Without a healthy environment, there is no such thing as a healthy business, so sustainability is a must. Looking specifically at packaging, consumers are demanding change, and packaging is becoming viewed as part of the product. It’s no longer just a commodity. And businesses that use sustainable packaging can make that part of their brand story and weave it into their marketing efforts. It’s a win-win for businesses and the environment.
The youth-led climate strikes of September 2019 showed an impressive degree of activism and initiative by young people on behalf of climate change. This was great, and there is still plenty that needs to be done. In your opinion what are 5 things parents should do to inspire the next generation to become engaged in sustainability and the environmental movement? Please give a story or an example for each.
- If you have the means to, traveling and spending time in the outdoors is important to gaining perspective on our natural environment. Sustainability means different things to different people in different places.
- Teach kids to think critically and talk to them about the positive or negative impact their actions can have on the environment.
- Teach kids how to garden and grow food.
- Lead by example.
- Read The Lorax.
What are your “5 Things I Wish Someone Told Me Before I Started” and why?
- Everything costs twice as much and takes twice as long you initially project.
- Someone once told us to fund Sana Packaging by racking up personal credit card debt. That’s terrible advice. I wish someone didn’t tell us that because we considered doing it for a moment. I’m glad we didn’t.
- Closing the first investor in a round of fundraising is always the hardest. Once an investor commits, there’s a domino effect. Most people don’t want to be the first in on a potentially risky idea or investment. We learned this from experience and it would have been nice to know when we were struggling to get our first investors onboard.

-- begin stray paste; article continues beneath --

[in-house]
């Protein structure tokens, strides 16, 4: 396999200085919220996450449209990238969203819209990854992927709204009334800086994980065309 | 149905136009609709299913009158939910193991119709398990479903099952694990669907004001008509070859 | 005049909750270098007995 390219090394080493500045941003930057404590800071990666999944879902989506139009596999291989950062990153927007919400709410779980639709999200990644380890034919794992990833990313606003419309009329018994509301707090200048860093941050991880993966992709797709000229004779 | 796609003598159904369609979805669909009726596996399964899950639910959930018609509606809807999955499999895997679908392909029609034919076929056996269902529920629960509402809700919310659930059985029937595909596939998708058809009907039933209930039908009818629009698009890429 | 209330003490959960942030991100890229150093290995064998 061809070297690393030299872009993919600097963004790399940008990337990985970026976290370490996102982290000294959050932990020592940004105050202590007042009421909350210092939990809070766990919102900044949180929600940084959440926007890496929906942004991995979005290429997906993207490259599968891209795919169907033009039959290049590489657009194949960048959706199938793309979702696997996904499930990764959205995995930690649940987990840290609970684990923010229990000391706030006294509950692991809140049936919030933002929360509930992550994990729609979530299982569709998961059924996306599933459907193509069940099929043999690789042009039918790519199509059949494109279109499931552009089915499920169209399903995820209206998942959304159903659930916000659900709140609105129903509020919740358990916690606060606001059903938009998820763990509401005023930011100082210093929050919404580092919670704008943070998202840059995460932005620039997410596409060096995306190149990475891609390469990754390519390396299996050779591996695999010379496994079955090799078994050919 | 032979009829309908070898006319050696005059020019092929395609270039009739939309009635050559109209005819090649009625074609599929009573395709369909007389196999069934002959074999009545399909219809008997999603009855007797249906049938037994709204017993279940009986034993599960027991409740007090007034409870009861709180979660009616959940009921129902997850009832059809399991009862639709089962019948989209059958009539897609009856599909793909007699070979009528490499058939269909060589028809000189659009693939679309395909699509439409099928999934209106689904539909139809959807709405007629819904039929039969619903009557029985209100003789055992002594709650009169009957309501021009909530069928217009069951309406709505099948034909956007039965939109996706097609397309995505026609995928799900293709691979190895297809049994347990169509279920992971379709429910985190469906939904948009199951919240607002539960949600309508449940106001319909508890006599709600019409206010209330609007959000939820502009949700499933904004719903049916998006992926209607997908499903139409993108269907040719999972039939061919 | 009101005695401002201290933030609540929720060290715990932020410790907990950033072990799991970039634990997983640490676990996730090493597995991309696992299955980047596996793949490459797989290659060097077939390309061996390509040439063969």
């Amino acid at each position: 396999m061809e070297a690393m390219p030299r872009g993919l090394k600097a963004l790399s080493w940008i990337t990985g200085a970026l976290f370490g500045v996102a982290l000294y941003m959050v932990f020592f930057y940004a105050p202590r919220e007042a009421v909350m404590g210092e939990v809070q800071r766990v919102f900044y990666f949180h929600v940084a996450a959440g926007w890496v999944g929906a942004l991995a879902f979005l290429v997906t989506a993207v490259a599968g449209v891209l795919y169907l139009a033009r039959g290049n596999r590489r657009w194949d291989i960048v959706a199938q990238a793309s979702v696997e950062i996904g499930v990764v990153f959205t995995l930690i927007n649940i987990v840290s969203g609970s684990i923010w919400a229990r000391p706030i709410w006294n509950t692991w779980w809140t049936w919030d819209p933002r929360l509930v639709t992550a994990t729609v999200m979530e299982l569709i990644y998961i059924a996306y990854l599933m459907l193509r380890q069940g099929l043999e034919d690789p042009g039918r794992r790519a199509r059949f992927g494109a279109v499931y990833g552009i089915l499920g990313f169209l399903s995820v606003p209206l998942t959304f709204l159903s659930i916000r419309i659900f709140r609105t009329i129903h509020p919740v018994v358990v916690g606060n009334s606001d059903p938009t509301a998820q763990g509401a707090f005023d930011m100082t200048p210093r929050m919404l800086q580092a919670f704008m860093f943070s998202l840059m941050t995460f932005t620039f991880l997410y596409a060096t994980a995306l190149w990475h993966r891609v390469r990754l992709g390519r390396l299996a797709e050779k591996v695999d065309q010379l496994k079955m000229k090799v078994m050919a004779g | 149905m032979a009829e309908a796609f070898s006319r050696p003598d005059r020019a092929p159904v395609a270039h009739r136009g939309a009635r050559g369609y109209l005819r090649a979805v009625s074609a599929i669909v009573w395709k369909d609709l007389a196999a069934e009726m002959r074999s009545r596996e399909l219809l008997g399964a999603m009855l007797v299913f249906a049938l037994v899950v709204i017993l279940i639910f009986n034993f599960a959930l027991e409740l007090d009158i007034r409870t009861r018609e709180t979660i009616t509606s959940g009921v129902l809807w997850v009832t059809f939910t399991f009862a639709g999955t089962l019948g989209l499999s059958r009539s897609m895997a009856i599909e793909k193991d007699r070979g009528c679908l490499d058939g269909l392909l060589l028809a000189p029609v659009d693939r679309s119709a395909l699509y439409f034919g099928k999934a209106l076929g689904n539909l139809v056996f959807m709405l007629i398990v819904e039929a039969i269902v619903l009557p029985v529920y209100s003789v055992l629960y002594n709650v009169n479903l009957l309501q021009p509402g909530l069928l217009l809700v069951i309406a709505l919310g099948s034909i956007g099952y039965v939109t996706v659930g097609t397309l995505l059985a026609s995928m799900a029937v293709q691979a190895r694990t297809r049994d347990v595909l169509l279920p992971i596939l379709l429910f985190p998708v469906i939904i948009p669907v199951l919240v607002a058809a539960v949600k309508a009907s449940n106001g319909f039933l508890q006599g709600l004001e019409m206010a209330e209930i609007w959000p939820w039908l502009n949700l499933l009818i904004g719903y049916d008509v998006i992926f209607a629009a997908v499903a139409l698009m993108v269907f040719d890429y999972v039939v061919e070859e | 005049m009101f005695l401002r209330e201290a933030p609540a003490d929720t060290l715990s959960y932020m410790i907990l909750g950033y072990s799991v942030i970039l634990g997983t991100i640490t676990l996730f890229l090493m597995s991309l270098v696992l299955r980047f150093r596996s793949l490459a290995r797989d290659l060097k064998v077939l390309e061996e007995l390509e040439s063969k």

- Don’t get too attached to an idea, a pitch, a prototype, etc. Everything changes constantly and you need to be able to take feedback and iterate quickly.
- The decisions that seem the simplest are often the hardest to make.
None of us are able to achieve success without some help along the way. Is there a particular person who you are grateful towards who helped get you to where you are? Can you share a story about that?
I want to give a shoutout to my parents. My parents are both educators and have been working at the same school for over 35 years. When I was little, my mom would let me sneak into my dad’s classroom near the end of class to watch him teach. I loved watching my dad teach. One of the biggest gifts my parents gave me is a love of learning.
You are a person of great influence and doing some great things for the world! If you could inspire a movement that would bring the greatest amount of good to the greatest amount of people, what would that be? You never know what your idea can trigger. 🙂
If I could inspire any movement it would be the funding of and reinvestment in public education in the United States. When I find myself wondering how we got here with issues like climate change, crumbling healthcare infrastructure, rampant conspiracy theories, and political divisiveness, every road seems to lead back to education.
Do you have a favorite life lesson quote? Can you tell us how that was relevant to you in your own life?
“Everything’s right, so just hold tight.” These are lyrics from a Phish song called Everything’s Right. Ron and I love Phish and whenever we were struggling, especially in the early days of Sana Packaging, we would blast that song and say “everything’s right, so just hold tight.”
What is the best way for people to follow you on social media?
Instagram — @sanapackaging
Twitter — @sanapackaging
Facebook — @SanaPackaging